keeps going full force untill your down to 20 gal
or less . then spread the cut in and the cut out a little maybe 20 / 50 psi, don't for get the tank too
Good luck
Al


Duey (IA)    Posted 03-13-2003 at 09:49:20       [Reply]  [Send Email]
The low pressure setting and the high pressure setting are tied together on one adjustment but there is another adjustment to increase the spread like to 20-60. This will be more in the working range of the bladder. Only the compressed air in the bladder stops the cycling cause you can't compress water.
By raising the system pressure, you are narrowing the working range of the bladder. Also the bladder must have air added initally to have something for the water pressure to compress.


rhudson more info,    Posted 03-13-2003 at 08:49:17       [Reply]  [No Email]
i have set the pressure switch up in an attempt to keep it from cycling. have increased size of bladder tank to max that will fit in enclosure. i think the problem (as i see it) is that the pump is pumping too high a flow as the float starts throttling off. (the float has a slow shut off) the float will barely be passing water, but will continue at slow rate for about another 75 gallons or about 5 inches of water level before it completely closes off. its during this time that the bladder charges and shuts down pump, only to start up a few seconds later as the slow throttled valve discharges the bladder. if it were not for the larger bladder the system would be cycling many times more than it is now. the best solutation would be an electric level control with a lot of deadband, but i think the cows would destroy that. and besides i should be able to solve this without extra controls. if you don't mind keep the ideas comming, i'll give them a try this weekend. Thanks


DeadCarp    Posted 03-13-2003 at 07:32:34       [Reply]  [No Email]
2 suggestions: First, get that pressure adjusted down to like 20-40 PSI. Trust me. (best place for the water meter is right next to the pressure switch, so you can read as you adjust - since they're like $4 just leave the meter there permanent)
Next, check the air charge in your pressure tank. Or just drain the thing and let the water find its new level.
Reason i say that: Sounds like the pressure is set too high for the valves to work right. And without a good bladder in the pressure tank, air has a way of mixing with the water and pretty soon there's not enough air left to cushion the valve surge.



DeadCarp    Posted 03-13-2003 at 07:29:05       [Reply]  [No Email]
2 suggestions: First, get that pressure adjusted down to like 20-40 PSI. Trust me. (best place for the water meter is right next to the pressure switch, so you can read as you adjust - since they're like $4 just leave the meter there permanent)
Next, check the air charge in your pressure tank. Or just drain the thing and let the water find its new level.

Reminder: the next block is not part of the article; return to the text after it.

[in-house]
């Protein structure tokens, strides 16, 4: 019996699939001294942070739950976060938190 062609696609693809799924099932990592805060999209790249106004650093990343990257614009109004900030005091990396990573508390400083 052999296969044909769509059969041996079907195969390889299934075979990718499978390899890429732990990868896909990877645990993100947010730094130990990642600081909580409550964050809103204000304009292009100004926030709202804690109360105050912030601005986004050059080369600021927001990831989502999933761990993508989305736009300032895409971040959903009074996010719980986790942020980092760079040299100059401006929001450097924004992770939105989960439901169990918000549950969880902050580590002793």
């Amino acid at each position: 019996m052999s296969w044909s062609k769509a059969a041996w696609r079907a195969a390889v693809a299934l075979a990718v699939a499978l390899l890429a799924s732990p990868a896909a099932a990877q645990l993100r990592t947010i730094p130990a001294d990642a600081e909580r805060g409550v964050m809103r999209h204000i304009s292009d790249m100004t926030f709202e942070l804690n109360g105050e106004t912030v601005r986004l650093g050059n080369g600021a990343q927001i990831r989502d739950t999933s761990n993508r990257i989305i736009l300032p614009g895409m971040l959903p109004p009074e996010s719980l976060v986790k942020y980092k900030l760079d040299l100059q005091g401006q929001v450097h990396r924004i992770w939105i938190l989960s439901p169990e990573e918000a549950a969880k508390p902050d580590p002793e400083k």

Sounds like the pressure is set too high for the valves to work right.



Willy-N    Posted 03-13-2003 at 06:58:13       [Reply]  [No Email]
Sounds like you have a problem with the Bladder tank not doing it's job for you. When the pump shuts off the water searge and hamer affect is pounding the control switch off and on. You could put a flow valve just befor the tank and switch and it should stop this. Check your tank to make sure it is charged with air. Since the way you said it you don't have a bladder and it may be water logged also. Mark H.


Lazy Al    Posted 03-13-2003 at 05:32:43       [Reply]  [No Email]
95 psi seems HIGH to me . Why do you have it set that high ?
Your pressure tank should take up the slack and not let it cycle .
I would lower the pressure by changing the cut in cut out
setting . Maybe increase the differential settings . Another
thing is you might have to move your pressure switch , should
be close to the pressure tank.
Al


Salmoneye    Posted 03-13-2003 at 05:12:44       [Reply]  [Send Email]
Guess I am confused too...

Why do you have a pressure tank at all?

Just take that out of the system completely and run the pump juice through the float valve...

Level drops, pump goes on...level rises...pump goes off...

Either that or take the float out of the equasion, and run off the pressure switch on the tank...

One or the other, but not both...


Red Dave    Posted 03-13-2003 at 05:08:39       [Reply]  [No Email]
Not sure I understand what your setup is, but the pump should cycle on and off with pressure rise and fall in the bladder tank, not the float switch in the trough. It sounds to me like the pressure switch is not installed properly or it is faulty. 3/4 or 1/2 horse pump shouldn't matter.
95 psi at pump stop sounds high, most domestic water systems on a well around here cycle from 20-40 or 30-50 psi.


BW    Posted 03-13-2003 at 04:55:56       [Reply]  [No Email]
Any chance of wiring a second switch , or the float valve to cut the juice to the pump totally ?
Then have it turn power back on to the pump after the water level in tank is down ?
Just an idea
Bill G.


bob    Posted 03-13-2003 at 11:33:31       [Reply]  [No Email]
Does this pump only handle tank or is it for house etc second switch won,t work if other systems are on. sounds like pressure is way to high and it is over what your bladder in tank can be used as a controller. check bladder pressure and get them down to a closer working range. you can,t have 100lbs pres and 40 lbs air to work right


BW    Posted 03-13-2003 at 04:55:07       [Reply]  [No Email]
Any chance of wiring a second switch , or the float valve to cut the juice to the pump totally ?
Then have it turn power back on to the pump after the water level in tank is down ?
Just an idea
Bill G.